Senior staff at EDF will no doubt be breathing a little easier today with the announcement that China will be investing in the much delayed Hinkley Point C nuclear power station thanks to a £2 billion loan guarantee from the UK Government.
Hinkley Point C has become something of a boondoggle for the government and certainly a headache for EDF. The project has been blighted by delays due to funding problems, safety concerns and, more recently financial and energy experts calling for the project to be scrapped altogether.
The UK government itself has held off making a firm commitment to provide the bulk of the £24.5 billion to build the power plant but today’s announcement seems to be a reasonable show of intent.
Hinkley Point C Concept - image courtesy of EDF
It’s a major gamble by the government and, specifically, George Osborne. In addition to investing £14.7 billion of taxpayer’s money they could be a further £2 billion in the hole if the plant isn’t completed, and they have bet it all on the world’s second biggest economy when it is at its most fragile for 30 years.
The initial loan guarantee is expected to be the first of several if the proposed nuclear power plant proceeds. This new deal is also expected to open the door to further collaboration in the UK and China on the construction of new nuclear power stations. It seems that the UK wants to get in early as China’s strongest economic partner as it recovers from its recent financial landslide.
Many have welcomed the news but others have expressed concern about the UK being tied into paying foreign, state-owned, energy firms billions of pounds instead of investing in cheaper, renewable energy.
Although with a recent proposal to build a wind farm of the coast of Dorset being thrown out, there seems to be very few options available to prop up the British energy industry. Especially as much of the UK’s existing power stations are approaching end of life and E.ON’s Killingholme plant already closing.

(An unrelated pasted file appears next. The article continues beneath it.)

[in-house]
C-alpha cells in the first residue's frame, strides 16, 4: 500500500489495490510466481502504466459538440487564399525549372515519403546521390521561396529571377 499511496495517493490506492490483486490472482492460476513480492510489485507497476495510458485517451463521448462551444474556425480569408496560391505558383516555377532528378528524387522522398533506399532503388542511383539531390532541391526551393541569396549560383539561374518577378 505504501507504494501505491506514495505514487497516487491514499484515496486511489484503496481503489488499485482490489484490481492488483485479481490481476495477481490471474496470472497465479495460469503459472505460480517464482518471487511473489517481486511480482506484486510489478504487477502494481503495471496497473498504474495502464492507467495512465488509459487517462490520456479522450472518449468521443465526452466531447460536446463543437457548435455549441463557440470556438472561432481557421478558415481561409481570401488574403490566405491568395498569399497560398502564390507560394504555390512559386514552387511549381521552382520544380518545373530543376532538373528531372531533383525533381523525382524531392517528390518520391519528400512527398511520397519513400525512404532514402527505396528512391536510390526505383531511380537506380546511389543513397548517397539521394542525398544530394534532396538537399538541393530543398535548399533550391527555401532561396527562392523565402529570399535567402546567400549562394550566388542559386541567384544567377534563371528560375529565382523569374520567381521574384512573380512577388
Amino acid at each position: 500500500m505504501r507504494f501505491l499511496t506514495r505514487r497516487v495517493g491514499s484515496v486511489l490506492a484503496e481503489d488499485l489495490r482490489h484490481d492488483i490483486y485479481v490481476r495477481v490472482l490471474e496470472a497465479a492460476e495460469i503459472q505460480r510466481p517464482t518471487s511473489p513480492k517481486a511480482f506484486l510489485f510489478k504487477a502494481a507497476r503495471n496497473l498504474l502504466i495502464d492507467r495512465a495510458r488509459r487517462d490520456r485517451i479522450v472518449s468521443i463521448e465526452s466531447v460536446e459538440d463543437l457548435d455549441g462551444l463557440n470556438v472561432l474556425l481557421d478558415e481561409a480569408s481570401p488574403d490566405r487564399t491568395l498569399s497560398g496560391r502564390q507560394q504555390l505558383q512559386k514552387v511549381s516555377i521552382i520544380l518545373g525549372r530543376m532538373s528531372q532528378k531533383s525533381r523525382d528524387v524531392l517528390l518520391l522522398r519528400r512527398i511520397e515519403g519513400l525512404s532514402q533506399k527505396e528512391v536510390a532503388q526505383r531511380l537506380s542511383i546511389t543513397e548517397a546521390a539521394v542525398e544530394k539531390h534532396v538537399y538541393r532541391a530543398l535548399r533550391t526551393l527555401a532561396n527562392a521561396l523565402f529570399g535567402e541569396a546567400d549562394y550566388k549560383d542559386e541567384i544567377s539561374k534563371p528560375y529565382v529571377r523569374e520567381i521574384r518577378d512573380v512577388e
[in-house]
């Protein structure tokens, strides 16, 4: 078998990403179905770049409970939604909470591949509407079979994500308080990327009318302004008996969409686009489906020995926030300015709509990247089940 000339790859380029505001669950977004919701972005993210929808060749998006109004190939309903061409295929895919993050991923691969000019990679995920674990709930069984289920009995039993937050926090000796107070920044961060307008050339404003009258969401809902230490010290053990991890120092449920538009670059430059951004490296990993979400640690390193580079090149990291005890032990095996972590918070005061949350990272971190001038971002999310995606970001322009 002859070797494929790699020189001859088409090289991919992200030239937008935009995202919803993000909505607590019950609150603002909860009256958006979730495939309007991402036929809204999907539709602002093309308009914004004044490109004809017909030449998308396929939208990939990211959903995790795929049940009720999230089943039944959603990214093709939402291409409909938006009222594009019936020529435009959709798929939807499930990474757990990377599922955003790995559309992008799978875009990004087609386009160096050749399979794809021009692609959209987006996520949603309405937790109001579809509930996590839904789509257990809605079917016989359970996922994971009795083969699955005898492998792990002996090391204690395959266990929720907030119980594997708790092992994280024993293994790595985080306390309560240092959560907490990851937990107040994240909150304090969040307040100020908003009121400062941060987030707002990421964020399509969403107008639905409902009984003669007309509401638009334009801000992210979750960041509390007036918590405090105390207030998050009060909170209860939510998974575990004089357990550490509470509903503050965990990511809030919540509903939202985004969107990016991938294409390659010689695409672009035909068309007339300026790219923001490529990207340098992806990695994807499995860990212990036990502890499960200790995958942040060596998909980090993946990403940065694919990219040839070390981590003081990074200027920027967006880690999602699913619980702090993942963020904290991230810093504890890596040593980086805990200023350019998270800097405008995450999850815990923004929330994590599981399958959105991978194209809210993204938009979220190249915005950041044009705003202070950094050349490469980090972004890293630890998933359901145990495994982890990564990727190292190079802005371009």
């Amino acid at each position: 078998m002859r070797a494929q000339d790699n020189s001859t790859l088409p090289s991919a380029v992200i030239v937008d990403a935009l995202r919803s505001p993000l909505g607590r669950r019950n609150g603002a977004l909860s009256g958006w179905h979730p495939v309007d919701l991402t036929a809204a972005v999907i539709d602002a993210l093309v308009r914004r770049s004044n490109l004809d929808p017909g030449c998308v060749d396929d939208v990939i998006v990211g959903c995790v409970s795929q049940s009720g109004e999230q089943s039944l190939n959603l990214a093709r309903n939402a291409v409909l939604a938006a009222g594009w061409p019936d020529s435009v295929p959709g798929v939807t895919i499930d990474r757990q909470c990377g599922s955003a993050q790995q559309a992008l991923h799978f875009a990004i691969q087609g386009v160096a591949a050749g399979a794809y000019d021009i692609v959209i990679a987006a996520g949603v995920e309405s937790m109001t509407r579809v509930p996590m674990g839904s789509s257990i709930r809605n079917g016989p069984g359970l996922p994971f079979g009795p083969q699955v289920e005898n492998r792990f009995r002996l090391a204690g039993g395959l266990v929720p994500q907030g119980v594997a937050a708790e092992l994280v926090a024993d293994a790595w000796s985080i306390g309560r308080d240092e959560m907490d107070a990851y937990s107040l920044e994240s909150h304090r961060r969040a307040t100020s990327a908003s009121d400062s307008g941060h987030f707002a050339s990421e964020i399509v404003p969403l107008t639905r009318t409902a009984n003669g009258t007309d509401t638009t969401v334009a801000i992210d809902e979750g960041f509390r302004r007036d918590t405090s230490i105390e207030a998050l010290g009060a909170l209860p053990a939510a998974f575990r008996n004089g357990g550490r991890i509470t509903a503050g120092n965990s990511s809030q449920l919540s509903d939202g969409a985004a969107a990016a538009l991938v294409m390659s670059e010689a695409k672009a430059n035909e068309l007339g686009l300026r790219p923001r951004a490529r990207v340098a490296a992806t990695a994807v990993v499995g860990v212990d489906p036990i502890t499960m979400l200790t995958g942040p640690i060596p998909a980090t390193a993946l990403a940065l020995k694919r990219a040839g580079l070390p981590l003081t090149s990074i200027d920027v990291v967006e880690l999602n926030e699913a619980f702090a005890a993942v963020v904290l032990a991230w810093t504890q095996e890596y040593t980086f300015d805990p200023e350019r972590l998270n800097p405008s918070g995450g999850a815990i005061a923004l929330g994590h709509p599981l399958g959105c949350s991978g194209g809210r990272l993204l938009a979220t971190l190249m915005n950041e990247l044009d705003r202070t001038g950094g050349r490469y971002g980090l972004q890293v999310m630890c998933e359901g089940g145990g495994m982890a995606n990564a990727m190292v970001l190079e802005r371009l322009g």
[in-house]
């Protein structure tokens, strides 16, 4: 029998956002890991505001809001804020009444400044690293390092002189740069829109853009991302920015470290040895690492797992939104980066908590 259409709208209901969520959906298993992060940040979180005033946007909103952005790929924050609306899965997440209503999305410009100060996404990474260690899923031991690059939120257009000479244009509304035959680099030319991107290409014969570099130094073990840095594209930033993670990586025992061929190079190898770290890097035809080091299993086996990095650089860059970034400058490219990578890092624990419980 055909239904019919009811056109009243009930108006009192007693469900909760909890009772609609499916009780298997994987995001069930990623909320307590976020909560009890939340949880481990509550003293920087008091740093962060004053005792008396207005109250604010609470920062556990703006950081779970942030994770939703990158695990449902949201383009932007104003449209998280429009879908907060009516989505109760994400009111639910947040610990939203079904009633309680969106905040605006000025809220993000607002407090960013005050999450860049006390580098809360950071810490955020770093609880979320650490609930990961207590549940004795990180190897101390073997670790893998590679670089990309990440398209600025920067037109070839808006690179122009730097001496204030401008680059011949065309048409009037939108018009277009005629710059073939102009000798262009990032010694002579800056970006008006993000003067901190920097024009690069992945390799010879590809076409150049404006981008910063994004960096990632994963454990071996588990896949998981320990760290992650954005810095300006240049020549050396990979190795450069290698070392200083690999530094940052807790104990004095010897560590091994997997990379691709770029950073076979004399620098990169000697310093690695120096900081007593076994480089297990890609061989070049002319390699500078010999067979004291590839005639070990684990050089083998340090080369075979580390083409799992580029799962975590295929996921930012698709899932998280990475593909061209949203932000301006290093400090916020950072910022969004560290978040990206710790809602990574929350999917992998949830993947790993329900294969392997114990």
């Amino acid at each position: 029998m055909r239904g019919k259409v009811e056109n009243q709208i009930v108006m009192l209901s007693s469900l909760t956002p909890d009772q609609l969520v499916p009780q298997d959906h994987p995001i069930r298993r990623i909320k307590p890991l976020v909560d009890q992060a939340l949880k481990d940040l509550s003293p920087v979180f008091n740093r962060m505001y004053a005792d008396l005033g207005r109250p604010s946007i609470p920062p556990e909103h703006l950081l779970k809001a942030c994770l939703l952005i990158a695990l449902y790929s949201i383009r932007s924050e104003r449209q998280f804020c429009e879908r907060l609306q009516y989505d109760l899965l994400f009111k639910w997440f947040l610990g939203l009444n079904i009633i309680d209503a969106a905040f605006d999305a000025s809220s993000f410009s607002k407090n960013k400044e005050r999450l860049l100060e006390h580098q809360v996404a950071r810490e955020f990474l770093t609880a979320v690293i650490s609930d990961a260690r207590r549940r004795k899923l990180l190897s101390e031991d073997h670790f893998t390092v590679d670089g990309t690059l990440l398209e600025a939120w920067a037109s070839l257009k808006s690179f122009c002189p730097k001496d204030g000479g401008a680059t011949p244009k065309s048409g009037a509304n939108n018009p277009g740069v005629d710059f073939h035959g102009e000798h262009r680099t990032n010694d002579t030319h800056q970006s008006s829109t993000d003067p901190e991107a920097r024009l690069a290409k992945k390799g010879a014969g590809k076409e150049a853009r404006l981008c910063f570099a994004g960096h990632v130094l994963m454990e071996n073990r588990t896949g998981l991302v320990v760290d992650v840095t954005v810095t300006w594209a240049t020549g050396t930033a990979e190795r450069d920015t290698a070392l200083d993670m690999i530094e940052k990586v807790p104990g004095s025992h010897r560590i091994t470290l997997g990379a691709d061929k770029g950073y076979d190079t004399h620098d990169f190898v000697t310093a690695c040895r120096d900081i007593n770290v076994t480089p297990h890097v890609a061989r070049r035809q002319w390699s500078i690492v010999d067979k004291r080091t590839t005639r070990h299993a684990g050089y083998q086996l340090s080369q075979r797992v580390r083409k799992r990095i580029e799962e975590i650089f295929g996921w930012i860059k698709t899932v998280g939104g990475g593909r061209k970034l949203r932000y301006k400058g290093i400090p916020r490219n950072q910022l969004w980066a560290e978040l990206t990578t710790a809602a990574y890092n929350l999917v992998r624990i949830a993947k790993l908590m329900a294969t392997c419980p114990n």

The agreement between the UK and China also extends work being carried out on fuel cycle collaboration signed with China in 2014, which has the potential to leverage UK expertise in waste management and decommissioning as well as support UK growth. There’s also a £50 million joint research centre for nuclear energy as part of the deal as well.
Energy Secretary, Amber Rudd, has also said that the government will continue to work with EDF to finalise the Hinkley Point C deal.
Chancellor George Osborne said: ‘Nuclear power is cost competitive with other low carbon technology and is a crucial part of our energy mix, along with new sources of power such as shale gas.
‘So I am delighted to announce this guarantee for Hinkley Point today and to be in China to discuss their investments in Britain’s nuclear industry.’
Vincent de Rivaz, chief executive of EDF Energy, said: ‘The Chancellor’s approval of the infrastructure guarantee is a clear sign of the government’s commitment to Hinkley Point C.
‘It is further progress towards a final investment decision on a project which will provide reliable, affordable low carbon electricity for decades.’
Hinkley Point C is expected to produce 7% of the countries power needs for 60 years however from when remains unclear. The plant’s current completion date of 2023 is likely to drift further the longer it takes to make final funding decisions.
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